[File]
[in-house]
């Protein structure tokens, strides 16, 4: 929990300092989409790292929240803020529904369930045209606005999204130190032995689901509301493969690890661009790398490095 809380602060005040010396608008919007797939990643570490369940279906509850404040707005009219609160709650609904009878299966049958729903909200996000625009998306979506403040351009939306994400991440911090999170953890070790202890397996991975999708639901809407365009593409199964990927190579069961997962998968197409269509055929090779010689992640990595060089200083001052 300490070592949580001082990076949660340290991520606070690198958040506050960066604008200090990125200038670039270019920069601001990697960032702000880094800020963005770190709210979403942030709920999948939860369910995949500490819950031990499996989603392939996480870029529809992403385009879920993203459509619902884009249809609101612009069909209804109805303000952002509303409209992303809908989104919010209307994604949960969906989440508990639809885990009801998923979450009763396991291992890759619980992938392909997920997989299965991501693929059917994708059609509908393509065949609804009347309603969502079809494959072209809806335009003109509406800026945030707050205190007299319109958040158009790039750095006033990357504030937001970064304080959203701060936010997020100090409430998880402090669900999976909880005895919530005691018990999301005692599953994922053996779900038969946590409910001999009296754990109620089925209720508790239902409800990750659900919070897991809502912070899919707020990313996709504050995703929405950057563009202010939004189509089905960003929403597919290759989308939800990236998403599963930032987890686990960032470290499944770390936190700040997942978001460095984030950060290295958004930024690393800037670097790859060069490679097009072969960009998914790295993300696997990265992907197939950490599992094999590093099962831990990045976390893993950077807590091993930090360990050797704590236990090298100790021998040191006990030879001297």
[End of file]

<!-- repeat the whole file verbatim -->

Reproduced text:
[in-house]
């Protein structure tokens, strides 16, 4: 929990300092989409790292929240803020529904369930045209606005999204130190032995689901509301493969690890661009790398490095 809380602060005040010396608008919007797939990643570490369940279906509850404040707005009219609160709650609904009878299966049958729903909200996000625009998306979506403040351009939306994400991440911090999170953890070790202890397996991975999708639901809407365009593409199964990927190579069961997962998968197409269509055929090779010689992640990595060089200083001052 300490070592949580001082990076949660340290991520606070690198958040506050960066604008200090990125200038670039270019920069601001990697960032702000880094800020963005770190709210979403942030709920999948939860369910995949500490819950031990499996989603392939996480870029529809992403385009879920993203459509619902884009249809609101612009069909209804109805303000952002509303409209992303809908989104919010209307994604949960969906989440508990639809885990009801998923979450009763396991291992890759619980992938392909997920997989299965991501693929059917994708059609509908393509065949609804009347309603969502079809494959072209809806335009003109509406800026945030707050205190007299319109958040158009790039750095006033990357504030937001970064304080959203701060936010997020100090409430998880402090669900999976909880005895919530005691018990999301005692599953994922053996779900038969946590409910001999009296754990109620089925209720508790239902409800990750659900919070897991809502912070899919707020990313996709504050995703929405950057563009202010939004189509089905960003929403597919290759989308939800990236998403599963930032987890686990960032470290499944770390936190700040997942978001460095984030950060290295958004930024690393800037670097790859060069490679097009072969960009998914790295993300696997990265992907197939950490599992094999590093099962831990990045976390893993950077807590091993930090360990050797704590236990090298100790021998040191006990030879001297």